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FAA Memo Details Maintenance Concerns At Northwest  
User currently onlineKarlB737 From United States of America, joined Mar 2004, 3143 posts, RR: 10
Posted (9 years 3 months 2 weeks 17 hours ago) and read 1904 times:

Courtesy: Minnesota Public Radio

FAA Memo Details Maintenance Concerns At Northwest

http://news.minnesota.publicradio.or.../07_zdechlikm_faamemo/?rsssource=1

7 replies: All unread, jump to last
 
User currently offlineAirRyan From United States of America, joined Mar 2005, 2532 posts, RR: 5
Reply 1, posted (9 years 3 months 2 weeks 17 hours ago) and read 1875 times:

[/quote]In one instance, a line maintenance manager couldn't find the right switches to conduct an engine check on an Airbus A-320. The manager, according to the inspector, acknowledged he had never performed an engine run on a live A320 and had only recently been trained on a simulator.[/quote]
There's a first time for everything but there is also a checklist smartguy!  Smile

Quote:
A replacement mechanic was unsure how to close the passenger entry door on a Boeing 757.

I'd like to say I've seen flight attendants who looked like they didn't know what they were doing with the cabin doors but I honestly cannot say that I have!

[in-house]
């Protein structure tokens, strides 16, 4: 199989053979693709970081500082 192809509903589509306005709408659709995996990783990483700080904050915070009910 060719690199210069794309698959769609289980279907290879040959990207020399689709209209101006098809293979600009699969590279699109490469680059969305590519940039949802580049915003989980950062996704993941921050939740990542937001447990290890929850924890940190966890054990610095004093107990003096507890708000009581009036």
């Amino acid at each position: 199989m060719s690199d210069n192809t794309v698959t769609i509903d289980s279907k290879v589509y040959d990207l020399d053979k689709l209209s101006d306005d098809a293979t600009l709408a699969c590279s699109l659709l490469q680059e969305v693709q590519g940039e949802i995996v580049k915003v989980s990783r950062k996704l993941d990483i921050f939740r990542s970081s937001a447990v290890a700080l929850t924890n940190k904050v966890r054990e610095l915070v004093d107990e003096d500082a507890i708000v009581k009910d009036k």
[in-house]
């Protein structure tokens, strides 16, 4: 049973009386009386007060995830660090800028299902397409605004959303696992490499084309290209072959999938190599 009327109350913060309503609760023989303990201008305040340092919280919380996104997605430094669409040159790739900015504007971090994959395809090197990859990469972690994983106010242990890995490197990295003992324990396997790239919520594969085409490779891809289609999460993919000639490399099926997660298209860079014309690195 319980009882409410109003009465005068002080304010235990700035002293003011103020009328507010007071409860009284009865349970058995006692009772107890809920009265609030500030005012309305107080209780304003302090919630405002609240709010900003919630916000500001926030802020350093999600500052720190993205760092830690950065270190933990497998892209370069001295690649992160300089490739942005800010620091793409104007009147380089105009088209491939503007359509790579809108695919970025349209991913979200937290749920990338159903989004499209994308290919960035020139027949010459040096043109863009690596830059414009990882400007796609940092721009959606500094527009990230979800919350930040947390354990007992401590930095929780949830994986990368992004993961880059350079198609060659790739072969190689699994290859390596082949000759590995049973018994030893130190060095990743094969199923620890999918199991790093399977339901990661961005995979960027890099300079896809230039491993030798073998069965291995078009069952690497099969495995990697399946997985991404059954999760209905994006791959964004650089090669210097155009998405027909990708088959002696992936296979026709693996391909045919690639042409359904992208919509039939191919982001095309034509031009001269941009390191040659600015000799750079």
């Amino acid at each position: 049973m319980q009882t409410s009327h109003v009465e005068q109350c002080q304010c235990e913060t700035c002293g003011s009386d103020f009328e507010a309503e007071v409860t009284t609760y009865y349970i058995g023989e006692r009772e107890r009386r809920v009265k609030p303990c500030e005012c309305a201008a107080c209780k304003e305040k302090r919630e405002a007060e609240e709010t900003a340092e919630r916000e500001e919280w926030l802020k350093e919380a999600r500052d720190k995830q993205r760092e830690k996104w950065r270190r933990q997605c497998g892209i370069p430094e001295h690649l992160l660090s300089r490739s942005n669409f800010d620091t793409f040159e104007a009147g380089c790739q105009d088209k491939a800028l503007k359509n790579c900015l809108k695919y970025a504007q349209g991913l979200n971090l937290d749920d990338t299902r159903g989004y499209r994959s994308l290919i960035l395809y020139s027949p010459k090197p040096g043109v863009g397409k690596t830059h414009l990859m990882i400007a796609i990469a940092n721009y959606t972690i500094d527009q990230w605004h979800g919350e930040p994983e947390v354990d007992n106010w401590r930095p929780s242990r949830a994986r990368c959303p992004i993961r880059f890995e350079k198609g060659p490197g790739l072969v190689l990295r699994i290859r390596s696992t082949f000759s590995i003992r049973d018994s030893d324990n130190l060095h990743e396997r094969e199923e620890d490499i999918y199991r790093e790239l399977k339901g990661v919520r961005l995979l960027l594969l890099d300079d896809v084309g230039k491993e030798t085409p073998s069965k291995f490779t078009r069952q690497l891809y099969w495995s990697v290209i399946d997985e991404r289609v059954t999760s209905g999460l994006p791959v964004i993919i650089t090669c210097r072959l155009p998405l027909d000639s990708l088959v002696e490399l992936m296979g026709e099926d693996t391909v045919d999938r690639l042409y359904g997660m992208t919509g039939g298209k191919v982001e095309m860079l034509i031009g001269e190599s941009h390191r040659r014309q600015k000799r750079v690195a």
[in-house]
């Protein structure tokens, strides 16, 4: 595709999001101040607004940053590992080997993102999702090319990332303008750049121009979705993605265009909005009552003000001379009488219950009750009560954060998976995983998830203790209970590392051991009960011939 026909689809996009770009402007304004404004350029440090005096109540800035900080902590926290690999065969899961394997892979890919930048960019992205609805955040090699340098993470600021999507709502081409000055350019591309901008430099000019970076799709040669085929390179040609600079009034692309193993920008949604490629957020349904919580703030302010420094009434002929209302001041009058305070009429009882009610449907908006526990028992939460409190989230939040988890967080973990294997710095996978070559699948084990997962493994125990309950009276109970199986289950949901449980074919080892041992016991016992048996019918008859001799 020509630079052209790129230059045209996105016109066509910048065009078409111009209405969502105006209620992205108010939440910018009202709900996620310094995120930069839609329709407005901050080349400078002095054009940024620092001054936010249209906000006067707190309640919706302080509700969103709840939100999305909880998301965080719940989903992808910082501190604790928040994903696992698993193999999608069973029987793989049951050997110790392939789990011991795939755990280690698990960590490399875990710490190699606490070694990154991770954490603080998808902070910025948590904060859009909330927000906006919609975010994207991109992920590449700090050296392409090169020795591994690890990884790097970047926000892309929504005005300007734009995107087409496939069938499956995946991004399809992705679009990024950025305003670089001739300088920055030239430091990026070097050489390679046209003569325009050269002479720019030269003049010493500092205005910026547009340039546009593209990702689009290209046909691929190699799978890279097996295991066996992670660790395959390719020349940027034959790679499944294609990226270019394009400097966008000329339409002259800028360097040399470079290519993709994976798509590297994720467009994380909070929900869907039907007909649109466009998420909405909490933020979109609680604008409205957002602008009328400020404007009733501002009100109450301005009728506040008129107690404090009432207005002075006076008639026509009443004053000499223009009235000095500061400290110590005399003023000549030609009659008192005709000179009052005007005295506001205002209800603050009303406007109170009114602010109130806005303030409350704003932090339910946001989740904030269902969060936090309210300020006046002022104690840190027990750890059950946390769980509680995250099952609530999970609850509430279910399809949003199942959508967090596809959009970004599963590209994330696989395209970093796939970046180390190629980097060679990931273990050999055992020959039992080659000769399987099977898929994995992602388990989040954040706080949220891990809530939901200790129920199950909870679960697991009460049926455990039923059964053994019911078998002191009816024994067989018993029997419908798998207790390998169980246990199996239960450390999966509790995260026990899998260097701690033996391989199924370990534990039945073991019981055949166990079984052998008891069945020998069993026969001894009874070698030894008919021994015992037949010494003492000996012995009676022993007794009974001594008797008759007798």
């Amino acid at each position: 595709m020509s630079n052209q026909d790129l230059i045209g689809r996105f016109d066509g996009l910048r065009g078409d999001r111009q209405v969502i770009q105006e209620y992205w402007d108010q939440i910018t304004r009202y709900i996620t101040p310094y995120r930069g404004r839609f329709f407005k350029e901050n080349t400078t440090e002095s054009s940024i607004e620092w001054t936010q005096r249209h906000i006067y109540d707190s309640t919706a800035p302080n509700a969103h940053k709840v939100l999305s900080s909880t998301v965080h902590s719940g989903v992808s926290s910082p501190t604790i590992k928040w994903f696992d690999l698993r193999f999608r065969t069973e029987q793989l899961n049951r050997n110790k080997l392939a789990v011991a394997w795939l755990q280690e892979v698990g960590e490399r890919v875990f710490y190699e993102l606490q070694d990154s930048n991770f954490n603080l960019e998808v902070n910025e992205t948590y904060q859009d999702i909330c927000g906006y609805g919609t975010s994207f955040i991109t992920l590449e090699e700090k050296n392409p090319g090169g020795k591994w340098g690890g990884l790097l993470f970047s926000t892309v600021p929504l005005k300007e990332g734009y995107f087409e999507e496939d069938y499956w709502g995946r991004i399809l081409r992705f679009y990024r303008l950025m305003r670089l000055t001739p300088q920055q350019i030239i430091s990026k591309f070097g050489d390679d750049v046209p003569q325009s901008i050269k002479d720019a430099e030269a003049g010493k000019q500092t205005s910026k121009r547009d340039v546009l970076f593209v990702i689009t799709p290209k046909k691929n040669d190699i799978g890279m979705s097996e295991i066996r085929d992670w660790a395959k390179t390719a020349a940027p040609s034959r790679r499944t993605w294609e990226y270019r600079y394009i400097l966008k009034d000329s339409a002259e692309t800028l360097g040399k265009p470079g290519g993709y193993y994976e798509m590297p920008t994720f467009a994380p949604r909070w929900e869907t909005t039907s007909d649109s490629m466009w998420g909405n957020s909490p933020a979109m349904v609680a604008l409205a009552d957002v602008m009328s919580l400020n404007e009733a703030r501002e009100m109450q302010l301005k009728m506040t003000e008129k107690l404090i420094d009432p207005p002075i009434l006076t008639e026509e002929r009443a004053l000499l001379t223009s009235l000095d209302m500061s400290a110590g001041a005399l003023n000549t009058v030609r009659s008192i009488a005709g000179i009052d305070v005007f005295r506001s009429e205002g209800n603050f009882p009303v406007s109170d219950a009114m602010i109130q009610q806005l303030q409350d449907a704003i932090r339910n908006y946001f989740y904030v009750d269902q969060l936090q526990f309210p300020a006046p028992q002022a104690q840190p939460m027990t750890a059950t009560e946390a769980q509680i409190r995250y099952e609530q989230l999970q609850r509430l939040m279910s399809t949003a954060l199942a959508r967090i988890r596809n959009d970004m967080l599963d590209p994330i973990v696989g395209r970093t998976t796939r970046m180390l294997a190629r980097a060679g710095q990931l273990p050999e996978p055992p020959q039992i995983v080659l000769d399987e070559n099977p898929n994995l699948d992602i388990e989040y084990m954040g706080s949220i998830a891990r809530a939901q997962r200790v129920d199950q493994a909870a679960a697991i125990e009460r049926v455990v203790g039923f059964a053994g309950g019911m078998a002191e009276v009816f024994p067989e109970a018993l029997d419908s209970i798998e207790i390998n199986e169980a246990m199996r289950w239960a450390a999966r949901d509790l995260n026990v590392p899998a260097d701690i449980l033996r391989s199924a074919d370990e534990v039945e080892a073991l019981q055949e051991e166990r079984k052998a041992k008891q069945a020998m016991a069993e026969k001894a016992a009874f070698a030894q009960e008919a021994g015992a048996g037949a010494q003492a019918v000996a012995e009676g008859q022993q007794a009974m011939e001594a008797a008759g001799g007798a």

Quote:
Another failed to set the brakes on a plane, as required, to assess the condition of brake wear pins.

Once again why the aviation world both in the flightdeck and in maintenance use checklists and pubs. Sounds like a brainfart but again, that shouldn't have happened.

Quote:
Lund also details an incident in which human waste spilled into the electrical equipment bay of a DC-10 because of a broken lavatory duct. The bay houses flight and navigational equipment. In that case, according to the inspector's memo, a Northwest manager wanted to clear the aircraft for a flight to Hawaii but the FAA stepped in to ensure the plane was properly cleaned and checked.

Sounds like the mech decided the spill was not that big none of the equipment was compromised but the FAA inspector decided to have the aircraft "properly" taken care of as they should have. It still would have been safe but when your doing maintenance on an aircraft there should only be one right way to doing things and no place for cutting corners.

[/quote]"We had received complaints that the inspector was intimidating Northwest replacement workers, was unprofessional in his conduct and exceeded his authority," says Martin, "so we are also investigating those charges."[/quote]Sounds like my boss in the Marines at my first squadron - but he had a rhyme to his madness, what's Lund's intent?

Quote: